Apart from a good dictionary and thesaurus, I like to use and recommend the following references.
This provides plenty of practical examples without the jargon. It also gives you the “rules” of grammar and punctuation...plus their many exceptions.
Chicago Manual of Style
A trusted favourite by many, it can be a bit technical, but still a good reference to have.
Useful for British manuscripts or manuscripts which use, in part or whole, the UK language.
A Handbook to Literature (Harmon & Holman)
This is basically part dictionary/part encyclopedia of literary terms and styles.
I also like to recommend the following resources:
The “Write Great Fiction” Series – Writer’s Digest Books
There’s a reason so many authors recommend and use these books, and that’s because they are excellent.
Guide to Fiction Writing – Phyllis A. Whitney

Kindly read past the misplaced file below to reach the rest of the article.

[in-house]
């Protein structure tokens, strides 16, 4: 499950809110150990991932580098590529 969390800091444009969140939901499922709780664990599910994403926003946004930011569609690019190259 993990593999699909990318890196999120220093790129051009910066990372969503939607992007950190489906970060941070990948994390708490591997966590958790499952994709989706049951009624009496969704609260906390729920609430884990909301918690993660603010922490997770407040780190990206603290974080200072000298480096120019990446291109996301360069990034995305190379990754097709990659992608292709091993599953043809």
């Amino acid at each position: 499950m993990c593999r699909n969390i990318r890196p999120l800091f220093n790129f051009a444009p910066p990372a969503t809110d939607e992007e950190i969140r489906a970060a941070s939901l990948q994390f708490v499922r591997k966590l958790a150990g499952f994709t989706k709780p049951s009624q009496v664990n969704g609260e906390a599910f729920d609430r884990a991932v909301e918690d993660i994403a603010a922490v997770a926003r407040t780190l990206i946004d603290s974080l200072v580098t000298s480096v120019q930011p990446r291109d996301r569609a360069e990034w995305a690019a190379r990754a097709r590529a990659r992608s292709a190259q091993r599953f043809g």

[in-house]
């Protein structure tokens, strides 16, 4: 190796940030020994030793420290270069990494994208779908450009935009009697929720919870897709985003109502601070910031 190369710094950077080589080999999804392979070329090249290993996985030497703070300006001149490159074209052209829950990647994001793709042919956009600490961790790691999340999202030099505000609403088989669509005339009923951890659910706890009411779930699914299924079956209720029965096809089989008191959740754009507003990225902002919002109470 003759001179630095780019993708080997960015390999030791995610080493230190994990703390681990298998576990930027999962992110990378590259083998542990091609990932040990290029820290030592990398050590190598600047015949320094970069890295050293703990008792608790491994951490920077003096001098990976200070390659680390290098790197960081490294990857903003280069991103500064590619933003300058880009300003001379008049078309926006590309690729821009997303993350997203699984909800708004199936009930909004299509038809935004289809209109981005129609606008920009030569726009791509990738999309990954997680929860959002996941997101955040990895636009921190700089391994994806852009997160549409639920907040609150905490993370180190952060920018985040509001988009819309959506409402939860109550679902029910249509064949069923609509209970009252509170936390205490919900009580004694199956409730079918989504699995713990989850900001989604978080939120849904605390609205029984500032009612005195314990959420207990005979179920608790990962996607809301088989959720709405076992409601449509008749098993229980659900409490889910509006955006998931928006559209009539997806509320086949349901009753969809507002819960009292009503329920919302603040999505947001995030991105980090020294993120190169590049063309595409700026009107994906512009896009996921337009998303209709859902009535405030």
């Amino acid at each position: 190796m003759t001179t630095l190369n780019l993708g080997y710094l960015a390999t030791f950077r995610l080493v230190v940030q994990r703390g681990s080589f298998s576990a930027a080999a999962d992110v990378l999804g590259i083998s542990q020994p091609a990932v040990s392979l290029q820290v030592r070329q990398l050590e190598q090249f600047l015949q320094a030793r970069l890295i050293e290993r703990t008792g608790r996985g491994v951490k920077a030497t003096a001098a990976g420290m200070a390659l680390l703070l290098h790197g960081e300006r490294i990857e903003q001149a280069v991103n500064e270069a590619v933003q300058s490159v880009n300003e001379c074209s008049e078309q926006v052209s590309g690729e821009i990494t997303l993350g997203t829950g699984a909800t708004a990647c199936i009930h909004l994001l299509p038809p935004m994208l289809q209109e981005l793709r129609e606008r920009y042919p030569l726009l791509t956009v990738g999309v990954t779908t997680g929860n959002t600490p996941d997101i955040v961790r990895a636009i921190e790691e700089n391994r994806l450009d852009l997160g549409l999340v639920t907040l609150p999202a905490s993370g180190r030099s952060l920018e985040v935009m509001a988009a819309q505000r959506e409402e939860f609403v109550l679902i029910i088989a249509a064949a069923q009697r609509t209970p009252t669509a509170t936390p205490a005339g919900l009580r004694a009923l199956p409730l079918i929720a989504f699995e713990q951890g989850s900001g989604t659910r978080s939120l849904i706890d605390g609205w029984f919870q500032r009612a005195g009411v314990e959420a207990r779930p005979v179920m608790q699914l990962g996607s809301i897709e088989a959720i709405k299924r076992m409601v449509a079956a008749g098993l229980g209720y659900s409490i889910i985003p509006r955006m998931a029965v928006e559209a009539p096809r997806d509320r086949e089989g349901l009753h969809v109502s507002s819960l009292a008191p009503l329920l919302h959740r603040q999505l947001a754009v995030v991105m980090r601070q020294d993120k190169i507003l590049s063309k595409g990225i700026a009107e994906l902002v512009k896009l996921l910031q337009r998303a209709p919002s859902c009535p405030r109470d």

“...when a writer’s work is in competition with all those thousands of other manuscripts that pour over an editor’s desk, he cannot afford to be ‘as good as’; he (or she) must be ‘better than.’”
Considering Whitney’s illustrious and prolific writing career, she knew what it took to be “better than.”
Plotting and Writing Suspense Fiction – Patricia Highsmith
Highsmith is honest about the difficulties she faced when writing her stories and offers practical advice in this short book.
How to Write a Mystery – Larry Beinhart
Perhaps one of the most entertaining and detailed “how-to” about the genre I have read.
Getting Into Character: Seven Secrets a Novelist Can Learn from Actors – Brandilyn Collins
People may pooh-pooh method acting, but there is a lot an author can learn from actors when it comes to characterization and motivation—something every character needs in order to interest the reader from start to finish.
The Story Engine: A Writer’s Guide (ebook) – Matt Shutt
If you are ever at a loss on how to make your characters more unique or you’ve written yourself into a corner, this is a fun way to fix it. You can pick and choose traits and situations from the many lists inside, or do it totally by random—with dice!